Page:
Research

Research Outcomes: Next in a Series

by St. Baldrick's Foundation
November 6, 2019

In August of 2019, we blogged about several research outcomes that were fueled by St. Baldrick’s donations and published in scientific journals so that other researchers can build upon them. Research publications are a major way that science moves forward.

With more than 200 new publications a year resulting from research supported by St. Baldrick’s, we’ve decided to make this an occasional series, to highlight some of the most interesting outcomes you’ve made possible.

Test tubes in a scientific lab.

New Imaging Techniques to Help Kids With Brain Tumors

The scientific journal Pediatric Neurosurgery published the findings of Dr. Peter de Blank and his colleagues in August. This manuscript is the first to explore the benefits of magnetic resonance fingerprinting (MRF) for children and young adults. Measurements from MRF were able to distinguish tumor tissue from healthy tissue and tell the difference between high- and low-grade (more and less aggressive) tumors. If larger studies confirm these results, MRF may be particularly useful in pediatric brain tumors, helping diagnose tumors rapidly and reducing the need for sedation in some children. Dr. de Blank recently completed a five-year St. Baldrick’s Scholar award at Cincinnati Children’s Hospital Medical Center.

Reducing Treatment While Keeping Survival Rate High

An article published in the Journal of Clinical Oncology reported that reducing therapy for subsets of intermediate-risk neuroblastoma patients can be achieved without reducing excellent survival rates. This was the result of a Children’s Oncology Group (COG) clinical trial, for which St. Baldrick’s is the primary non-government supporter. The study was led by Dr. Sue Cohn, currently chair of the Scientific Advisory Committee for St. Baldrick’s, and Dr. John Maris, co-leader of the St. Baldrick’s – Stand Up to Cancer Dream Team.

Neuroblastoma, the most common form of cancer in infants, develops in the immature nerve cells found in several areas of the body. It has a wide range of clinical behavior, so patients are diagnosed as low-, intermediate- or high-risk, using biomarkers, according to the predicted risk of relapse. This study used a biology- and response-based algorithm to determine treatment for a subset of intermediate-risk patients and maintained a three-year overall survival rate of more than 95%. More effective treatment strategies are still needed for infants with unfavorable biology stage four disease.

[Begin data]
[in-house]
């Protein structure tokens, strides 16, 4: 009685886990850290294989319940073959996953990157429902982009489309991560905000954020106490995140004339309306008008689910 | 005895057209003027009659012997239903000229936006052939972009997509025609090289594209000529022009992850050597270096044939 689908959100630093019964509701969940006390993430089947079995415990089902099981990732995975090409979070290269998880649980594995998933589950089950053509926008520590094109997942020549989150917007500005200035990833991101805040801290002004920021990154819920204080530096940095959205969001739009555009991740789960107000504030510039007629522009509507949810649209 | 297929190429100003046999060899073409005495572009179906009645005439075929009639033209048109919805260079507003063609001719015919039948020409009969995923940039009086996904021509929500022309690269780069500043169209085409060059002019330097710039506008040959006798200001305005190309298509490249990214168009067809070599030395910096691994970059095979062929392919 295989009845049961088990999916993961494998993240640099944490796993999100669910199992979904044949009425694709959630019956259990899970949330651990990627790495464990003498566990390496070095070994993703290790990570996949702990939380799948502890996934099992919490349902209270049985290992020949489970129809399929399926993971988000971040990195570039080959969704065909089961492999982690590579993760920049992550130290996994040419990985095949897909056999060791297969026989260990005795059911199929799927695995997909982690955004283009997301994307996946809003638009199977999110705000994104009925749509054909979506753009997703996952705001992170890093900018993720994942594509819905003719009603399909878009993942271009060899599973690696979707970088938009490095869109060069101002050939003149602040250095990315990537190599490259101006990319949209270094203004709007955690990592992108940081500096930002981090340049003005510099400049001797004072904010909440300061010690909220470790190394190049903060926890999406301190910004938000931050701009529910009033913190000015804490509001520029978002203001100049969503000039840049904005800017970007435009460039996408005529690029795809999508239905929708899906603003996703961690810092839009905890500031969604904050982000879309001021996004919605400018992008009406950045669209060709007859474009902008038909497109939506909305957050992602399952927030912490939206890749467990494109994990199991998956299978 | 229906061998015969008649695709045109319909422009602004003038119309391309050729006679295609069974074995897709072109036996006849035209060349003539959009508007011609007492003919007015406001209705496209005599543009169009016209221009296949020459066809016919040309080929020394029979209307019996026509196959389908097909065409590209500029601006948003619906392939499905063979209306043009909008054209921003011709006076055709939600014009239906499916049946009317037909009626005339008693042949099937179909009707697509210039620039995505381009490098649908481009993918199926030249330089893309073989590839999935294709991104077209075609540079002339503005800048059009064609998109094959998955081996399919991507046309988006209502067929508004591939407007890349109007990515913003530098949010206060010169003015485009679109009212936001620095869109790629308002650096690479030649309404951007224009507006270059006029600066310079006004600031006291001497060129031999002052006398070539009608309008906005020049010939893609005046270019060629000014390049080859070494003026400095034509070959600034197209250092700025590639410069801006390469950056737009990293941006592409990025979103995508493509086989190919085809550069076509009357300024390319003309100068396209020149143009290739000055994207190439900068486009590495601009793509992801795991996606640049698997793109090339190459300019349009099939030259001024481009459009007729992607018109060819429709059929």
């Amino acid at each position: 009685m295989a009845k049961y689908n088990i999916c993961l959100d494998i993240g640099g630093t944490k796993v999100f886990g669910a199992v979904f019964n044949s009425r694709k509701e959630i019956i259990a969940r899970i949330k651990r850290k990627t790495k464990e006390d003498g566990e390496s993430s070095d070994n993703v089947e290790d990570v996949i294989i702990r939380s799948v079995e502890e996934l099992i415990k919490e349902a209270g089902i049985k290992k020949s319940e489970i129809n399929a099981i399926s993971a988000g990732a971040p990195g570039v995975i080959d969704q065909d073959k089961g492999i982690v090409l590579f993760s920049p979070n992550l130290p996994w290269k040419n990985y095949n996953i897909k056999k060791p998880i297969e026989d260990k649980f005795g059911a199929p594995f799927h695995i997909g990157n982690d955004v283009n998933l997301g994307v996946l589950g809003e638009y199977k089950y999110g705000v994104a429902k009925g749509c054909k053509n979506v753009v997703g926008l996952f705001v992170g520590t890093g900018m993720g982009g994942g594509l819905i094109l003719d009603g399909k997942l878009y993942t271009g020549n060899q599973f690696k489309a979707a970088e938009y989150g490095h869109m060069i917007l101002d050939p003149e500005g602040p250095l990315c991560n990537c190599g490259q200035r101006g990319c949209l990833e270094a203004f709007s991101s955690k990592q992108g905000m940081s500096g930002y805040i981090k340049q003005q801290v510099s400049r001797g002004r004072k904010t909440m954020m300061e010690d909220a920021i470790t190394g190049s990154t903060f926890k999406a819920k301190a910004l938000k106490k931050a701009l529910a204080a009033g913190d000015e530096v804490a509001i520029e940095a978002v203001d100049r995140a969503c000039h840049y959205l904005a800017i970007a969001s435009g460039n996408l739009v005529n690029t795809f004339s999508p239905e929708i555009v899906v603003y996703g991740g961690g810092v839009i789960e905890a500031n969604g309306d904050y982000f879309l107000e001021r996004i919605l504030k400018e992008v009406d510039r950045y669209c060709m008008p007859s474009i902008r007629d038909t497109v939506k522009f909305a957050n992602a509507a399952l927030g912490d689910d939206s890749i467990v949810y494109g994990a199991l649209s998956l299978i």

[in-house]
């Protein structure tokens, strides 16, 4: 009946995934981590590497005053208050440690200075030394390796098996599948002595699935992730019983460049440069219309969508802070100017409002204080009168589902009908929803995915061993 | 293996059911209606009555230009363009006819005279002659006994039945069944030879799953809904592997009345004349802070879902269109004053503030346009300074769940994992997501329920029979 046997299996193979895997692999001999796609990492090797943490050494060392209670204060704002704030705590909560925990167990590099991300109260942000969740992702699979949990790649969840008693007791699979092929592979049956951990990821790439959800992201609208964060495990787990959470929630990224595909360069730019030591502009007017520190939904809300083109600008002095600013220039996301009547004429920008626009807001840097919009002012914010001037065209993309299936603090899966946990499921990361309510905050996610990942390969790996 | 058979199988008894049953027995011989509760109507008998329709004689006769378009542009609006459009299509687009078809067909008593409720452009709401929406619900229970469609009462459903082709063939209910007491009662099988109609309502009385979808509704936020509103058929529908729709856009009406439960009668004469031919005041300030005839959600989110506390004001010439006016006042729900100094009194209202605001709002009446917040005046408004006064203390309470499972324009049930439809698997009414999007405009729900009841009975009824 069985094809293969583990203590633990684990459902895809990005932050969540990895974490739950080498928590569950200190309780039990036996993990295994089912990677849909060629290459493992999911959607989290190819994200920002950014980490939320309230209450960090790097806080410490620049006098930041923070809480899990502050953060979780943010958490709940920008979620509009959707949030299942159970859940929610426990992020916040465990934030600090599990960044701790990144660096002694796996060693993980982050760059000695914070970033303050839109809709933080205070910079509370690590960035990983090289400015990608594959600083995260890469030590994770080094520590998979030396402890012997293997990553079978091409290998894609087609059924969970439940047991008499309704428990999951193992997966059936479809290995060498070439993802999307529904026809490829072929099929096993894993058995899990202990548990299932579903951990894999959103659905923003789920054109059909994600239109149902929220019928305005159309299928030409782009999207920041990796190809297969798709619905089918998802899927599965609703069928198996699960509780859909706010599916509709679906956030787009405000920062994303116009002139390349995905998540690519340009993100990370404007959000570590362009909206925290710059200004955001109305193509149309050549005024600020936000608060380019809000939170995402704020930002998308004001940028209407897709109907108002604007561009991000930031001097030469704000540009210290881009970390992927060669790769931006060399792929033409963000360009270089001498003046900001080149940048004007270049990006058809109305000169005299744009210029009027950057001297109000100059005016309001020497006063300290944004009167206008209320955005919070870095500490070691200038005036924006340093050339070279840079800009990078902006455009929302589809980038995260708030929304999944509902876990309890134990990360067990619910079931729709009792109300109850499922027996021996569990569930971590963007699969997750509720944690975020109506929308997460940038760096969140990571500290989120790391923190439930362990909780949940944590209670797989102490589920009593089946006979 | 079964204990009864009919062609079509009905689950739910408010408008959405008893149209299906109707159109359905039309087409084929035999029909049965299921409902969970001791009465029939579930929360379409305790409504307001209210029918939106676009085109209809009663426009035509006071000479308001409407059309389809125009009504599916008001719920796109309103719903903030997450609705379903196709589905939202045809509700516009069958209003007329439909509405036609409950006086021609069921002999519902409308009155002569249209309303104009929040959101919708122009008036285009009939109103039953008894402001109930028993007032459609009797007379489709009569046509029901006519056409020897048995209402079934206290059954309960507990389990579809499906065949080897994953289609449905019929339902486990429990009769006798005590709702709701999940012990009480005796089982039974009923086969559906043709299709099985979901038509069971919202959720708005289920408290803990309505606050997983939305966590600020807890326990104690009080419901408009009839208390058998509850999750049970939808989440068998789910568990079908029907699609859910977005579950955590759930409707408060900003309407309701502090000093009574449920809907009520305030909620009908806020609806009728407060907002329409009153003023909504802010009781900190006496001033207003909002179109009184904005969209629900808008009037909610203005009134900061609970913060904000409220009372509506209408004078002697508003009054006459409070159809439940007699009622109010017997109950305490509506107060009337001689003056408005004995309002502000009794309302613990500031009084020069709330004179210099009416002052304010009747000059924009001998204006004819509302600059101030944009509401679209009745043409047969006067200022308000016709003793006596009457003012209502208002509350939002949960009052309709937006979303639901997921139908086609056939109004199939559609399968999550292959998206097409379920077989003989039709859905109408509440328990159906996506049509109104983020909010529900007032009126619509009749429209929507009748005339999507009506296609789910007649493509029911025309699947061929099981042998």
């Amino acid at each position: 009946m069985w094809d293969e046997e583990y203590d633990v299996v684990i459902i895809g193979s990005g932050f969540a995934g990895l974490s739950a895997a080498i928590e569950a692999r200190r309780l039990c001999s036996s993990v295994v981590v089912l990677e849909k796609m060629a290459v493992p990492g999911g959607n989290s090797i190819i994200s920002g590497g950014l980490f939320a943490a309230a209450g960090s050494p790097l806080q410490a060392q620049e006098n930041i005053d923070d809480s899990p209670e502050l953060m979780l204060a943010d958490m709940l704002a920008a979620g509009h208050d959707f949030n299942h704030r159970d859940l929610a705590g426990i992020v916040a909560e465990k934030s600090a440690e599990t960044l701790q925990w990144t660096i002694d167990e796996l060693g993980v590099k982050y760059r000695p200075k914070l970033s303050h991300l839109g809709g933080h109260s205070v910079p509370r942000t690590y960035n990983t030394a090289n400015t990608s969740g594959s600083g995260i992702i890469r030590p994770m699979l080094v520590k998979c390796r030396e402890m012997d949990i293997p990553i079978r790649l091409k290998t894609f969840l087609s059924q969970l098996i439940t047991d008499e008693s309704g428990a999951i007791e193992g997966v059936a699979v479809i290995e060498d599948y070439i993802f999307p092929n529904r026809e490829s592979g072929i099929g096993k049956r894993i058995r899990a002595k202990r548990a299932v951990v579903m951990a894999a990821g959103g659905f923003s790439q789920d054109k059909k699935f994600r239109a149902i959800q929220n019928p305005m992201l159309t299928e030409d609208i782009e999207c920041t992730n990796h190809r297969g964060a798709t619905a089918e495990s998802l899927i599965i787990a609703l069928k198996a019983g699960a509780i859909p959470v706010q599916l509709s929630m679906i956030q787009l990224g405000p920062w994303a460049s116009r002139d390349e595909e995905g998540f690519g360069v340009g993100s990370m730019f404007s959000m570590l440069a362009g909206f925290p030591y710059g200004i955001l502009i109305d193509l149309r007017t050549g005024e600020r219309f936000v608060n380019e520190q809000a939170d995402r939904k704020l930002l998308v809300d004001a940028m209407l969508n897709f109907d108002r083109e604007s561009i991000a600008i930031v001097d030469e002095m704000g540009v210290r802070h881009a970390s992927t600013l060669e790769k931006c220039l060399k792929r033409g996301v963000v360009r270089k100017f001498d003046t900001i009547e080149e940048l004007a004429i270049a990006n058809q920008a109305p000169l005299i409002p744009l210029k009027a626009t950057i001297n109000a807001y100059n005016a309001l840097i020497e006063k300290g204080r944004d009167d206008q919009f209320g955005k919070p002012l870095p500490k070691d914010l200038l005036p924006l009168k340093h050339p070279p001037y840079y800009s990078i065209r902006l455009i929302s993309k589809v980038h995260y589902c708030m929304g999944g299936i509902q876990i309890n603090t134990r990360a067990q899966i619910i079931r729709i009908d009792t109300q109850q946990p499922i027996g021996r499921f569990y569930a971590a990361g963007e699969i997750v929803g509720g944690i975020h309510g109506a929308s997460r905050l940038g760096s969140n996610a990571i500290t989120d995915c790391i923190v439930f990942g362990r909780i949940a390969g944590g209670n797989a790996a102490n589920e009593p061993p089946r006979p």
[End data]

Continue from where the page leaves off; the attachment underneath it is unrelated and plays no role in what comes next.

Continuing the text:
Lessons Learned from Pioneers in CAR T Cell Therapies

The scientific journal Nature Medicine published an article by St. Baldrick’s Scholar Dr. Robbie Majzner and Dr. Crystal Mackall, both of Stanford, titled “Clinical lessons learned from the first leg of the CAR T cell journey.” Dr. Mackall is co-leader of the St. Baldrick’s – Stand Up to Cancer Dream Team, which helped push the first gene therapy in the U. S. across the finish line for FDA approval.

“Chimeric antigen receptor (CAR) T cell therapy for B cell malignancies has surpassed expectations, driving an ever-expanding number of clinical trials and the first US Food and Drug Administration approvals of cell therapies for the treatment of cancer,” begins the abstract of the article. B cells are a type of immune system cell, and B cell malignancies include some leukemias and most non-Hodgkin lymphomas.

This article reviews the clinical experience with CAR T cells to date, considering factors including efficacy, resistance and major barriers to success. The authors also discuss how these insights are driving next-generation clinical trials, including those for solid tumors.

Predicting Which Wilms Tumors Will Relapse

In a study published in the Journal of Clinical Investigation Insight, Dr. Alex Kentsis reports that he and colleagues at Memorial Sloan Kettering Cancer Institute have discovered that the level of a protein called prohibitin, found in the urine and tumors of Wilms tumor patients, can indicate the likelihood that this cancer will relapse.

Wilms tumor is the most common type of kidney cancer found in children.  While almost 90% of children with Wilms tumor can be cured by surgery, chemotherapy and radiation, if the disease is aggressive and returns after therapy, it is much more difficult to treat. 

“This biomarker will help us know ahead of time those children for whom standard therapy should cure Wilms tumor and those for whom improved treatments are needed,” Dr. Kentsis says. “We also discovered how prohibitin causes treatment resistance, which should help in developing drugs to block this effect in Wilms tumor and other refractory cancers, many of which overexpress prohibitin.” Dr. Kentsis is a recipient of the prestigious St. Baldrick’s Robert J. Arceci Innovation Award.

Not every publication of research supported by St. Baldrick’s makes the news, but each one adds to the body of scientific knowledge that takes us one step closer to better outcomes for kids with cancer.

Join us today and #DFYchildhoodCancers!

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